You see, his mule doesn’t like people laughing. He gets the crazy idea they’re laughin’ at him.  As silly as that is, that explanation in the dusty, mostly empty town is the moment when Eastwood looks up, his hat brim methodically revealing a pair of righteously stone cold angry eyes; a look that draws audible gasps from viewers and signals certain imminent death to the loudmouths.  This is the aforementioned single shot that made Eastwood a star.  In a film that is, by design, an aggressively entertaining piece of pure cinema from beginning to end, this moment may be the most astonishing.  From here, there was no turning back.  Not for Eastwood, not for Leone, and not for the spaghetti Western.

The Shot that made a star

A commentary track from the 2004 MGM special edition DVD by Sir Christopher Frayling is thankfully carried over, as no one knows more about Leone or spaghetti Westerns than him.  That said, Tim Lucas is on hand to give Frayling a run for his money with his own, newly recorded commentary track.  It is one of his best and most lively efforts.  Several newer interviews as well as the myriad of vintage MGM featurettes are here as well, this time properly flagged, thankfully not repeating the problems that plagued Kino’s otherwise terrific release of The Good, the Bad and the Ugly last year.  This release of A Fistful of Dollars surpasses that one in terms of pure all around quality.  It is a true keeper.

Frayling estimates that Fistful is the twenty-fifth spaghetti Western ever made, though it is the first distinctly Italian Western, as opposed to being a clone of the American genre.  That didn’t stop promoters from taking liberties in terms of false Americanization.  As though there might be something toxic about the mostly unknown name “Sergio Leone”, the initial Italian and Spanish ad campaign boasted “Directed by Bob Robertson”, an Anglo nom de plume concocted by Leone himself.  Even in two of its native lands, this Spanish/Italian/German co-production was the victim of whitewashed ad copy.

But not for long.  Soon enough, the names “Sergio Leone” and “Clint Eastwood” would be advertised loud and proud; remaining so to this day.


Frayling calls the film’s audio track is a “symphony of tension… almost abstract”, in and of itself.  Feet crunching through dirt, bullets ricocheting into thin air, doors being smashed open- all of it thought through, planned out and orchestrated by Leone.  And that’s before Ennio Morricone’s incredibly sweeping and richly epic score.  Morricone’s score is an entire world unto itself; a landscape of electric guitar, echoey vocal howls, and whip-cracks.  Leone owes as much to Morricone for the landmark success of this career-igniting film as he does to Eastwood.

Vitally, A Fistful of Dollars is the spaghetti Western that innovated the use of extreme close-ups; not as reaction shots but as pure style, pushing facial textures and eye glint to the forefront of the cinematic experience, and equating it with the traditional genre importance of the landscape itself.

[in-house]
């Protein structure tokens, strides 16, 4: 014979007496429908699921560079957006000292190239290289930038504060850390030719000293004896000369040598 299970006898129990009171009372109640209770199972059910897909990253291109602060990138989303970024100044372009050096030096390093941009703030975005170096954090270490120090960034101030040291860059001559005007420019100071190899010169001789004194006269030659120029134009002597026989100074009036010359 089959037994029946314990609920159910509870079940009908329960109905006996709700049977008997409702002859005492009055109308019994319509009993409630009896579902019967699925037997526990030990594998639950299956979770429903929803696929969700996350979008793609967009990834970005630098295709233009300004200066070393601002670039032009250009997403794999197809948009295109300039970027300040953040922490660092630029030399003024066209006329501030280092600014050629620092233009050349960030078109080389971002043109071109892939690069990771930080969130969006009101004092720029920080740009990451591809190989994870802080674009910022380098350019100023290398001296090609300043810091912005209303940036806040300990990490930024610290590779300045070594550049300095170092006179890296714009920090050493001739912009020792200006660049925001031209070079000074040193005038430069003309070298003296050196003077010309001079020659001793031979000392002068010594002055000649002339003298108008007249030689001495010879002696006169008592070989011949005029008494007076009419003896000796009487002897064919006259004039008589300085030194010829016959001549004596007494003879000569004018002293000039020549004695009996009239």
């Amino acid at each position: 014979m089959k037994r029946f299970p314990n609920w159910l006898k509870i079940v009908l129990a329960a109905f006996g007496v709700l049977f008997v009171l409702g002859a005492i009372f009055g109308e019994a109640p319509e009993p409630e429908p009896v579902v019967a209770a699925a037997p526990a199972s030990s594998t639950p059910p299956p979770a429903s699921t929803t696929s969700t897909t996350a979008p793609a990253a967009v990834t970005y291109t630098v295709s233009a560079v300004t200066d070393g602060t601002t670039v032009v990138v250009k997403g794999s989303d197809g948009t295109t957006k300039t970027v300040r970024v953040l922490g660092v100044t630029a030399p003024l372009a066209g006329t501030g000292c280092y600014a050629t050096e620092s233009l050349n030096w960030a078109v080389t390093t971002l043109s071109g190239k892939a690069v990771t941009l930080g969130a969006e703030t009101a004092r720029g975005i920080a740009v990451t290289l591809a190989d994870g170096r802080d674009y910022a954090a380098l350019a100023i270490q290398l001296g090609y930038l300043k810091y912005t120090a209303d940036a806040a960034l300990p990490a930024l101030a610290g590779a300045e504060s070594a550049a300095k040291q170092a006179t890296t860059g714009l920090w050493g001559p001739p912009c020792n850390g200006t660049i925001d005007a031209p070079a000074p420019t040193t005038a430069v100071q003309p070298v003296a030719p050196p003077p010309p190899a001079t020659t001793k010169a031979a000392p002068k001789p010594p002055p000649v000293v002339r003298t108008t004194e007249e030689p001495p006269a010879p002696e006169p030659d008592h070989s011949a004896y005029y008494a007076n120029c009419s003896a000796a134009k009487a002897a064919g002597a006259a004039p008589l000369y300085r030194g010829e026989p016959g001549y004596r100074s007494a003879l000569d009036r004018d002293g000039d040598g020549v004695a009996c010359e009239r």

Gian Maria Volonté as the film’s primary villain, framed here in a Leone close-up.

For this reason among the many others, Fraying goes with the descriptor “rock n’ roll Western”, being that Leone and company did, in attitude, tempo, and morality, bring James Bond to the West.  (Just don’t remind Sir Frayling that the Bond of Goldfinger didn’t like the Beatles.)  Even the rugged, animated opening titles deliberately evoke the Bond titles, right down to a through-the-gun barrel shot.

Yet for all of its violent bombast, misogyny by omission, and over the top bloodlust, Leone considered Fistful to be a kind of fairy tale for grown-ups.  It’s a fable-like quality that he’d take with him for the remainder of his filmmaking career, a notion not the least prefiguring his use of “Once Upon a Time…” in two of his later epics.

In this vein, it’s observed that employs what some might consider unlikely “Easter tropes”.  The symbolism is present, for what it’s worth: Villains have a last supper, Eastwood is crucified, much in the way of life, death and resurrection.

The Leone/Eastwood series that sprung from A Fistful of Dollars proved altogether so successful that marketing people immediately dubbed it the “Man with No Name Trilogy”, cultivating a rickety-at-best chronology.  In today’s box office world of shared Marvel Universes and franchise tentpoles being the be all end all, Leone and his refusal to blatantly connect the “Man with no name” dots laid before him, renders him all the more of a maverick.  

By dragging the genre down to into the exquisite dirt of foreign soil with the aggressively entertaining A Fistful of Dollars, Leone prompted an elevation, even a resurrection, of the whole thing.  If that’s the case, it’s also true when the stranger says, “Things look different from higher up.”  And even from down in the grave, his unyielding audacity remains a fistful of relevant.